Pyrometers are instruments used in measuring high temperatures. It has found use extensively in several industrial processes where they are used in temperature monitoring and control. Radiation pyrometers can only measure temperatures above red heat(i.e. 600oC). They can be grouped into two broad classes:–
- Optical Pyrometers:- Which responds only to visible light, of which the commonest is called a disappearing filament pyrometer.
- Total Radiation Pyrometers:- Which respond to the total radiation from the hot body, heat or light. Total radiation pyrometers can be found as:
(i) Fery total radiation pyrometer and
(ii) Foster pyrometer
Note: For purposes of clarification and simplicity, we shall denote the apparatus used in this description with letters.
How does an optical pyrometer work? — This type of pyrometer consists essentially of a low power telescope, OE, and a tungsten filament lamp L. the eyepiece E is focused upon the filament F. The hot body A whose temperature is to be found is then focused by the lens O so that its image lies in the plane of F. The light from both the filament and the hot body passes through a filter of red glass G before reaching the eye. If the body is brighter than the filament, the filament appears dark on a bright ground. If the filament is brighter than the body, it appears bright on a dark ground. The temperature of the filament is adjusted, by adjusting the current through it, until it merges as nearly as possible into its background. It is then as bright as the body. The rheostat R which adjusts the current is mounted on the body of the pyrometer, and so is the ammeter A which measures the current. The ammeter is calibrated directly in degrees Centigrade of Fahrenheit. A pyrometer of this type can be adjusted to within about 5oC at 1000oC; more elaborate types can be adjusted more closely.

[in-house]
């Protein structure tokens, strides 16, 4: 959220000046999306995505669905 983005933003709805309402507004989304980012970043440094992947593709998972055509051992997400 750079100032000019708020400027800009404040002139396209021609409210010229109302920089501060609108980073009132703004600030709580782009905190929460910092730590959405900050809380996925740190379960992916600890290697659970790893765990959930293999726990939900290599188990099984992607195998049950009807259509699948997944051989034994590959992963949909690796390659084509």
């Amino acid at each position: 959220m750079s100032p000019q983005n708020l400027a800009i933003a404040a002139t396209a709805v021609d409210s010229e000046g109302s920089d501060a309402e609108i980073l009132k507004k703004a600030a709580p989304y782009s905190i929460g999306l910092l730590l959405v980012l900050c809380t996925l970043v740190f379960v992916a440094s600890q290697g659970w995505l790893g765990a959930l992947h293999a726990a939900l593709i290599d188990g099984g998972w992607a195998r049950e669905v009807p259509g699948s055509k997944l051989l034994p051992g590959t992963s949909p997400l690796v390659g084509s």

Must Read: How Regnault’s Dew-Point Hygrometer Works
The range of an optical pyrometer can be extended by introducing a filter of green glass between the object O and the lamp L; this reduces the brightness of the red light. A second scale on the ammeter is provided for use when the filter is inserted.
The scale of a radiation pyrometer is calibrated by assuming that the radiation is black body radiation. If as usual the hot body is not black, then it will be radiating less intensely than a black body at the same temperature. Conversely, a black body which radiates with the same intensity as the actual body will be cooler than the actual body. Thus the temperature indicated by the pyrometer will be lower than the true temperature of the actual, not black, body. A correction must be applied to the pyrometer reading, which depends on the spectral emissivity of the body for red light. The wavelength W, for which the spectral emissivity eW must b known is the average wavelength of light transmitted by the red filter, which is usually about 6500 A.U